Well, still a mess here in Massachusetts, New Hampshire and even the southern part of Maine. We're standing right along the Spigot River. It's about four feet above flood stage. So what they'll -- they've done is they have installed the sandbags here to contain its banks.

But the big concern, as you mentioned, continues to be the dams. This one is very old. And there's a fear that it will give way because of all the pressure behind it, so they've been watching it very closely. People downstream have been evacuated as the rain continues to fall.


DAN LOTHIAN, CNN CORRESPONDENT (voice-over): Torrential rain turned calm waters into roaring rivers. A force of nature swamped buildings, bridges, roads and cars across northern New England.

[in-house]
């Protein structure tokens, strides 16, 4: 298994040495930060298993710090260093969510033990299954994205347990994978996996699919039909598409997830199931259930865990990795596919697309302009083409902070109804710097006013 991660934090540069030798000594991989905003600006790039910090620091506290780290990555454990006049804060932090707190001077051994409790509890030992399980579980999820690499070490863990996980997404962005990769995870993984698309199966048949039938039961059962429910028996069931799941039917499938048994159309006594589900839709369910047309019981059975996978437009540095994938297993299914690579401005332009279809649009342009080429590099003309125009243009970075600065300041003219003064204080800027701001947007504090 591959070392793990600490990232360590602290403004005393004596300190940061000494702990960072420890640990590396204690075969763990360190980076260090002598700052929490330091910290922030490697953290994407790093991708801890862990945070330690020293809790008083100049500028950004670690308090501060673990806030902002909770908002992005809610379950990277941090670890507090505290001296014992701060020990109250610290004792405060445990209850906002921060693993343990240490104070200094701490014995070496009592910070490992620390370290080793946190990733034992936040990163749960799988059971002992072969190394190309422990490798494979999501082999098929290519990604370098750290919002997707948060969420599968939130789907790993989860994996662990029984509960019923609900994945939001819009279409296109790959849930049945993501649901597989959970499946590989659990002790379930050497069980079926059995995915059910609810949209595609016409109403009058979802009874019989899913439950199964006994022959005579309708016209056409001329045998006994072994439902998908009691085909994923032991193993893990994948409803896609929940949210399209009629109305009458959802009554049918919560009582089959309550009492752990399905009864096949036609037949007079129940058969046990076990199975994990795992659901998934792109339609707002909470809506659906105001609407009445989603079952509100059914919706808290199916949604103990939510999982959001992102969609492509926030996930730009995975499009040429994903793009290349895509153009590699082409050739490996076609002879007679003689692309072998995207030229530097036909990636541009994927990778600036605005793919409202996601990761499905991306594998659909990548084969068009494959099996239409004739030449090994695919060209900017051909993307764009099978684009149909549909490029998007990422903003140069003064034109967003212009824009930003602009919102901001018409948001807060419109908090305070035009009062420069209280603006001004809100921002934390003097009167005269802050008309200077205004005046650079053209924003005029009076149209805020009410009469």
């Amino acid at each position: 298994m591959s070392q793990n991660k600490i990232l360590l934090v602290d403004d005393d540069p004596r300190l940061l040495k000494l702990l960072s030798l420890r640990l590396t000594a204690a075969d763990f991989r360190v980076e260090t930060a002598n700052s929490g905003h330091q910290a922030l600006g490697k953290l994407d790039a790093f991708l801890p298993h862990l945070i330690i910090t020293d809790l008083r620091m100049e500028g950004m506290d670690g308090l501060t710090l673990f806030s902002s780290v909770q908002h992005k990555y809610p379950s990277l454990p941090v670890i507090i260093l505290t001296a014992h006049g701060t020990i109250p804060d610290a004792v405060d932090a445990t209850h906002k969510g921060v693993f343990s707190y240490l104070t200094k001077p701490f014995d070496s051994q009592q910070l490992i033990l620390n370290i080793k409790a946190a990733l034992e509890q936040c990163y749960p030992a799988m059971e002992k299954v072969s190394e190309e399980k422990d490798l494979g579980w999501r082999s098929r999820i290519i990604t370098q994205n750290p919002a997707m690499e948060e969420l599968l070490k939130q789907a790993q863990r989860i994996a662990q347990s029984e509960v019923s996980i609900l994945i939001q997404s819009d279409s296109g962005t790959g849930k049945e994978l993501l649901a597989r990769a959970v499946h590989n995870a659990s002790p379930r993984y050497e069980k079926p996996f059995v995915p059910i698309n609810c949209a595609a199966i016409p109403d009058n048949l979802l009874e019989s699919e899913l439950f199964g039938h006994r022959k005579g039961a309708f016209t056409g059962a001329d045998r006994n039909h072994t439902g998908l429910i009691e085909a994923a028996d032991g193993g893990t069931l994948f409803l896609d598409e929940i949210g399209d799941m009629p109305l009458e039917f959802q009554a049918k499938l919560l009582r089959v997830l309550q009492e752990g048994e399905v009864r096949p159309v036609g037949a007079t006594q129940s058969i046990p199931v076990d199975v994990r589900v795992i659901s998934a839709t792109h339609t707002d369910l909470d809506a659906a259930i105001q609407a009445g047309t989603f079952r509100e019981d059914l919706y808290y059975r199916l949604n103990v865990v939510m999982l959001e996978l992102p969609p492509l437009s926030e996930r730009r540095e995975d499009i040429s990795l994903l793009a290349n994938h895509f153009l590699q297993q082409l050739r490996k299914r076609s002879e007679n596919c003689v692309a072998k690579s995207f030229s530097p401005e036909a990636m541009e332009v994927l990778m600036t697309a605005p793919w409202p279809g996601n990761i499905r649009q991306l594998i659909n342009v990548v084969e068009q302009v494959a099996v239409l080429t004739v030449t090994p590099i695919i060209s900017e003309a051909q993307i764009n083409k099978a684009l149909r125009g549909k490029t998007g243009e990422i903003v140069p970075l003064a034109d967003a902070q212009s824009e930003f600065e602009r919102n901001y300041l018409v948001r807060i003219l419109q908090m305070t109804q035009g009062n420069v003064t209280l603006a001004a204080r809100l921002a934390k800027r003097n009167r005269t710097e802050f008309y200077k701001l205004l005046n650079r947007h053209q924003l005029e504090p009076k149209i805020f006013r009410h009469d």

In Exeter, New Hampshire, a crew with sandbags races against the clock.

SCOTT LEBAUDE, NEW HAMPSHIRE HIGHWAY DEPT.: We're keeping the water out of the park so it doesn't take the park with it.

LOTHIAN: In Manchester, New Hampshire, Gerard Fredette grabs his video camera to capture what he says is history in the making.

GERARD FREDETTE, MANCHESTER RESIDENT: This is the worst since 1936.

LOTHIAN: Back then, Fredette was just 7 years old. The spring storm lasted 13 days.

FREDETTE: The whole area was a disaster.

LOTHIAN: History has not exactly repeated itself, but that's no consolation for residents left pumping out flooded homes.

ASHLEY WOOD, STUDENT: A few of my other friends' houses have been flooded completely.

LOTHIAN: And counting the loss. Like Kim Reynolds, a nurse from Salem, Massachusetts.

KIM REYNOLDS, SALEM RESIDENT: We had about five feet of water in the backyard, which in turn went into our basement, and it was over our heads in the basement.

LOTHIAN: She captured the damage on her picture cell phone.